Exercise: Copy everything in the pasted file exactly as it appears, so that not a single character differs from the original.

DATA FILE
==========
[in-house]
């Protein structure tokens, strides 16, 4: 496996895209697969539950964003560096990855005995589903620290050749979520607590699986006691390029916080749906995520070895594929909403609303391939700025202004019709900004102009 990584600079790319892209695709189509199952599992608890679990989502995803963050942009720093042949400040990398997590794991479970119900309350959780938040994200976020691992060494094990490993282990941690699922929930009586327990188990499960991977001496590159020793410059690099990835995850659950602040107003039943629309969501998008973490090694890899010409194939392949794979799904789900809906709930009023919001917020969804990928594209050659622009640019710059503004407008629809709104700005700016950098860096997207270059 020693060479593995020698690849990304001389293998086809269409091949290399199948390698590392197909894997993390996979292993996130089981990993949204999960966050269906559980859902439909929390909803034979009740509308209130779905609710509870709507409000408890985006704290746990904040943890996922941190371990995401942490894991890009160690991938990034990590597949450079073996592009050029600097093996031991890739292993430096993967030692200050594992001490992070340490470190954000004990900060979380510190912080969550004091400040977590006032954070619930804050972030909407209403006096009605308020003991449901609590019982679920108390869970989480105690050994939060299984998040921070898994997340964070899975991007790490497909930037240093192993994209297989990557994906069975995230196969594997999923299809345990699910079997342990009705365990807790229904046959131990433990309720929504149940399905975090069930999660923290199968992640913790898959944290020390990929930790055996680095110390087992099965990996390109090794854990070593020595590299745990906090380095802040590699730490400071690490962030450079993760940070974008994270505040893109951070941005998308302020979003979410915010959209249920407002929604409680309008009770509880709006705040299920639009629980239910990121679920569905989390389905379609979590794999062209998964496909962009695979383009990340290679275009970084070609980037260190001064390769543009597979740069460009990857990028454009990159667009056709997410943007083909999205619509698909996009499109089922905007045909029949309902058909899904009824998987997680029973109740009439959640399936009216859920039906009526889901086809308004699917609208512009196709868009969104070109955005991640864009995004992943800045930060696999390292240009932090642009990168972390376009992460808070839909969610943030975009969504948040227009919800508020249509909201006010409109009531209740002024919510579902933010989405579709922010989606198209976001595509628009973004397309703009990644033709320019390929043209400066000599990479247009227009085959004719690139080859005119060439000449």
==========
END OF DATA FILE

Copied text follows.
[in-house]
């Protein structure tokens, strides 16, 4: 496996895209697969539950964003560096990855005995589903620290050749979520607590699986006691390029916080749906995520070895594929909403609303391939700025202004019709900004102009 990584600079790319892209695709189509199952599992608890679990989502995803963050942009720093042949400040990398997590794991479970119900309350959780938040994200976020691992060494094990490993282990941690699922929930009586327990188990499960991977001496590159020793410059690099990835995850659950602040107003039943629309969501998008973490090694890899010409194939392949794979799904789900809906709930009023919001917020969804990928594209050659622009640019710059503004407008629809709104700005700016950098860096997207270059 020693060479593995020698690849990304001389293998086809269409091949290399199948390698590392197909894997993390996979292993996130089981990993949204999960966050269906559980859902439909929390909803034979009740509308209130779905609710509870709507409000408890985006704290746990904040943890996922941190371990995401942490894991890009160690991938990034990590597949450079073996592009050029600097093996031991890739292993430096993967030692200050594992001490992070340490470190954000004990900060979380510190912080969550004091400040977590006032954070619930804050972030909407209403006096009605308020003991449901609590019982679920108390869970989480105690050994939060299984998040921070898994997340964070899975991007790490497909930037240093192993994209297989990557994906069975995230196969594997999923299809345990699910079997342990009705365990807790229904046959131990433990309720929504149940399905975090069930999660923290199968992640913790898959944290020390990929930790055996680095110390087992099965990996390109090794854990070593020595590299745990906090380095802040590699730490400071690490962030450079993760940070974008994270505040893109951070941005998308302020979003979410915010959209249920407002929604409680309008009770509880709006705040299920639009629980239910990121679920569905989390389905379609979590794999062209998964496909962009695979383009990340290679275009970084070609980037260190001064390769543009597979740069460009990857990028454009990159667009056709997410943007083909999205619509698909996009499109089922905007045909029949309902058909899904009824998987997680029973109740009439959640399936009216859920039906009526889901086809308004699917609208512009196709868009969104070109955005991640864009995004992943800045930060696999390292240009932090642009990168972390376009992460808070839909969610943030975009969504948040227009919800508020249509909201006010409109009531209740002024919510579902933010989405579709922010989606198209976001595509628009973004397309703009990644033709320019390929043209400066000599990479247009227009085959004719690139080859005119060439000449």